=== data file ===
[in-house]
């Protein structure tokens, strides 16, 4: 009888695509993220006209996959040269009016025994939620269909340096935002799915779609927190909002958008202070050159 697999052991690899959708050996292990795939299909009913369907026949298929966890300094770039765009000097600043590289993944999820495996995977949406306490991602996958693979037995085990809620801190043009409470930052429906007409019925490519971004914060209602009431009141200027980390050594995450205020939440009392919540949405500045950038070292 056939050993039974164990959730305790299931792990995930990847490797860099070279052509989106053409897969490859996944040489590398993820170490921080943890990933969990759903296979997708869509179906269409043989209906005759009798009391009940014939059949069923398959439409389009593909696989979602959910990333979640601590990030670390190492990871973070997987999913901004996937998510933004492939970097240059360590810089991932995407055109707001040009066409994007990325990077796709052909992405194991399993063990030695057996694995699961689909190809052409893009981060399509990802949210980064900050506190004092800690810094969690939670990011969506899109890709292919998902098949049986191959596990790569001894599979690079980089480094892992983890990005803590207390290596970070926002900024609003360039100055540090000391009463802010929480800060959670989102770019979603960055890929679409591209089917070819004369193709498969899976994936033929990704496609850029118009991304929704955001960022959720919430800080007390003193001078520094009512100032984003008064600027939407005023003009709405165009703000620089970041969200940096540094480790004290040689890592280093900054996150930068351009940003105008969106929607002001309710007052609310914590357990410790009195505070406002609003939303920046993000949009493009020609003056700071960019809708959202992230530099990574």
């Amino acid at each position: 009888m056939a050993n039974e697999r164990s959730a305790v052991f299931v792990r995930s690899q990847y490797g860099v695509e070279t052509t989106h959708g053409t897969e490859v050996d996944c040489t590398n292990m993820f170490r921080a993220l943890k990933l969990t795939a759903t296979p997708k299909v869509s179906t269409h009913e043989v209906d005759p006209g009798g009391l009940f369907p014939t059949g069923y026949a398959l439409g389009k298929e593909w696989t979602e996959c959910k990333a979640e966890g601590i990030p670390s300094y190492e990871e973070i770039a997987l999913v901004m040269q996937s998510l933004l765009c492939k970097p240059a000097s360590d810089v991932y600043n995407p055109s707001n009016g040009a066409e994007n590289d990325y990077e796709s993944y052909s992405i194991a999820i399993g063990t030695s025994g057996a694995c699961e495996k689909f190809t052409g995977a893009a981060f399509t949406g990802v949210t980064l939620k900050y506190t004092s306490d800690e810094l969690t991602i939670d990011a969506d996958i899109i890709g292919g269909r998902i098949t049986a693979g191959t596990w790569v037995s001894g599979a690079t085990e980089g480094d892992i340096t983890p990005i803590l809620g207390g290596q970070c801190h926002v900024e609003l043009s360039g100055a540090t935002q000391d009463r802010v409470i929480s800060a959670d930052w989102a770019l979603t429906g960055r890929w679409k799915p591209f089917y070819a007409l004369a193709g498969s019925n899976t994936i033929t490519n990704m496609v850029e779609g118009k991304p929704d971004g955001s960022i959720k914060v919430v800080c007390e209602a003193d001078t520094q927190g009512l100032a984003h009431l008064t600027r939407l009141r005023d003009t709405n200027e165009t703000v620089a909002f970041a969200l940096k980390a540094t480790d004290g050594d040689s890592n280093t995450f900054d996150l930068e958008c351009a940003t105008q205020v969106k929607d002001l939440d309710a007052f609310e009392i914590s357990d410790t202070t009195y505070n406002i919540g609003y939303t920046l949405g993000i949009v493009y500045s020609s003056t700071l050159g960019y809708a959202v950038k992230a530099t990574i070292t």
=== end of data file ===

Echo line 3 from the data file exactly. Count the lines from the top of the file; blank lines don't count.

């Amino acid at each position: 009888m056939a050993n039974e697999r164990s959730a305790v052991f299931v792990r995930s690899q990847y490797g860099v695509e070279t052509t989106h959708g053409t897969e490859v050996d996944c040489t590398n292990m993820f170490r921080a993220l943890k990933l969990t795939a759903t296979p997708k299909v869509s179906t269409h009913e043989v209906d005759p006209g009798g009391l009940f369907p014939t059949g069923y026949a398959l439409g389009k298929e593909w696989t979602e996959c959910k990333a979640e966890g601590i990030p670390s300094y190492e990871e973070i770039a997987l999913v901004m040269q996937s998510l933004l765009c492939k970097p240059a000097s360590d810089v991932y600043n995407p055109s707001n009016g040009a066409e994007n590289d990325y990077e796709s993944y052909s992405i194991a999820i399993g063990t030695s025994g057996a694995c699961e495996k689909f190809t052409g995977a893009a981060f399509t949406g990802v949210t980064l939620k900050y506190t004092s306490d800690e810094l969690t991602i939670d990011a969506d996958i899109i890709g292919g269909r998902i098949t049986a693979g191959t596990w790569v037995s001894g599979a690079t085990e980089g480094d892992i340096t983890p990005i803590l809620g207390g290596q970070c801190h926002v900024e609003l043009s360039g100055a540090t935002q000391d009463r802010v409470i929480s800060a959670d930052w989102a770019l979603t429906g960055r890929w679409k799915p591209f089917y070819a007409l004369a193709g498969s019925n899976t994936i033929t490519n990704m496609v850029e779609g118009k991304p929704d971004g955001s960022i959720k914060v919430v800080c007390e209602a003193d001078t520094q927190g009512l100032a984003h009431l008064t600027r939407l009141r005023d003009t709405n200027e165009t703000v620089a909002f970041a969200l940096k980390a540094t480790d004290g050594d040689s890592n280093t995450f900054d996150l930068e958008c351009a940003t105008q205020v969106k929607d002001l939440d309710a007052f609310e009392i914590s357990d410790t202070t009195y505070n406002i919540g609003y939303t920046l949405g993000i949009v493009y500045s020609s003056t700071l050159g960019y809708a959202v950038k992230a530099t990574i070292t």